Then while he prayed in agony alone God sent an angel from heaven to strengthen and comfort him. For Jesus knew the sorrow that was soon to come; he knew what Judas was even then doing; and he knew his enemies would not cease to torture him till he should be hanging dead upon the cross.
Not only that, for Jesus knew also that he must bear the sins of the whole world in order to become the Savior of men. And because he had a body such as we have, he dreaded to suffer the pain of such a death, and he dreaded to be left alone by those whom he loved. So he asked God to take away the suffering from him if such a thing should be possible. But he added, "Let thy will, not mine, be done."
When Jesus had roused the sleepy disciples the third time, he told them to arise; for it was time for them to be going on their way. And they rose up to follow him out of the garden. But as they went toward the entrance they saw a band of men coming to them carrying torches as if they were searching for some one.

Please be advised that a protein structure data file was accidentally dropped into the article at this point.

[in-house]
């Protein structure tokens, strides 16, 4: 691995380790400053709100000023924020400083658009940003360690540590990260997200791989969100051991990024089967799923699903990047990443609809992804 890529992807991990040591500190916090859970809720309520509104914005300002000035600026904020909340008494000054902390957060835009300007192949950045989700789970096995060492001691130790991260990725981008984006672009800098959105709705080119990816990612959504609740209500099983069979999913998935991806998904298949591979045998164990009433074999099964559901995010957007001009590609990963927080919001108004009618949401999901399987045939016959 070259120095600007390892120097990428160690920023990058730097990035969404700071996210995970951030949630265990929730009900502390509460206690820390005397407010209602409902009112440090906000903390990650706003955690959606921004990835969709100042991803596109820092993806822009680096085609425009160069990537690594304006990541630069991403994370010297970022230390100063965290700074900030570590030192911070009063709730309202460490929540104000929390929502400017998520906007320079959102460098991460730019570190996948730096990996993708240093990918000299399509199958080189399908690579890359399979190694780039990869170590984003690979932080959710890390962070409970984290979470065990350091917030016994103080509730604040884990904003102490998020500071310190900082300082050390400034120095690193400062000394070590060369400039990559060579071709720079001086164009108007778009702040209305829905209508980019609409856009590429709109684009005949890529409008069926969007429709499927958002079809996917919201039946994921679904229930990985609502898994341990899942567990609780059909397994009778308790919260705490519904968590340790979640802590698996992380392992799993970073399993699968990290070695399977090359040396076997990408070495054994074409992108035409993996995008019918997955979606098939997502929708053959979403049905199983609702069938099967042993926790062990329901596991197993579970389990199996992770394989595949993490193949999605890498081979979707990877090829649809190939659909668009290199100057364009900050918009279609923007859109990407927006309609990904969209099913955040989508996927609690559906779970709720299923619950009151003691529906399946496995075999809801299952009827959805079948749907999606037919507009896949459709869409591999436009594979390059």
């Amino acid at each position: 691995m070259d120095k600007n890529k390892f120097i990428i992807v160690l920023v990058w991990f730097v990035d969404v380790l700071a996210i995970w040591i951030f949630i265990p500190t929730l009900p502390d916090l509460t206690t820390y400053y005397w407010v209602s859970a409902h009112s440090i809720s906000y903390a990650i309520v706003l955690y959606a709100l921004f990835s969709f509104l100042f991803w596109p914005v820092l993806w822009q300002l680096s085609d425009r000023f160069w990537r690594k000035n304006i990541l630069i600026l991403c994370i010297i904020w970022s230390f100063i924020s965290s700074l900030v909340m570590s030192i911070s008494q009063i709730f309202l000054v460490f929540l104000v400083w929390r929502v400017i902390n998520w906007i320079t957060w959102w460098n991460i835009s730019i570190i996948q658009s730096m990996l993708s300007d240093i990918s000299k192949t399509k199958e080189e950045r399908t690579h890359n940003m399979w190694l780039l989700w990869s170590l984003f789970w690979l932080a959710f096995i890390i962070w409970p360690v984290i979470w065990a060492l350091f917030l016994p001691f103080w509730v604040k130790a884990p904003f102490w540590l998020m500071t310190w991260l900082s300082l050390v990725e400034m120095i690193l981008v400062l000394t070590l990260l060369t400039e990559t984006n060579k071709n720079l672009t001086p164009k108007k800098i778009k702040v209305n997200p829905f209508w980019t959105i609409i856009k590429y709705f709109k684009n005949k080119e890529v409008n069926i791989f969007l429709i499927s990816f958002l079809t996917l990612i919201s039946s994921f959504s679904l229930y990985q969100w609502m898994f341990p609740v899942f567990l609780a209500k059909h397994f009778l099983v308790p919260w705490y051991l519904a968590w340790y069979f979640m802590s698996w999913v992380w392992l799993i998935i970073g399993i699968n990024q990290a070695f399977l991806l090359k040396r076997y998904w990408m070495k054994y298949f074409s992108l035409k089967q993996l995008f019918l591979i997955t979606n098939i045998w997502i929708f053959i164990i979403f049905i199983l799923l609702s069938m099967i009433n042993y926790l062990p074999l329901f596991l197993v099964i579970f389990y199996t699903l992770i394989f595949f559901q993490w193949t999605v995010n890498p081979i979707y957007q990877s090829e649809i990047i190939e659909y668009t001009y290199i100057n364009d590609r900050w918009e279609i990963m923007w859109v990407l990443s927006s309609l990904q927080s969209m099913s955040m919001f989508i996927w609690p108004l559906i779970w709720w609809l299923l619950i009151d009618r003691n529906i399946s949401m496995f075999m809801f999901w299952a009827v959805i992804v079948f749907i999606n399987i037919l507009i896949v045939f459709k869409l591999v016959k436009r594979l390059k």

Jesus walked up to the men and asked, "For whom are you seeking?"
They replied, "For Jesus of Nazareth."
"I am he," answered Jesus. And the men fell backward.
When they rose, Jesus asked them the second time whom they were seeking, and again they said, "For Jesus of Nazareth."
Judas, the unfaithful disciple, was with the band of men, and he stepped forward and cried, "Hail, Master!" and kissed Jesus on the cheek.
But Jesus knew the evil thought that was in Judas mind, and he looked sadly into the guilty face of his unfaithful disciple and asked, "Judas, do you betray the Son of man with a kiss?"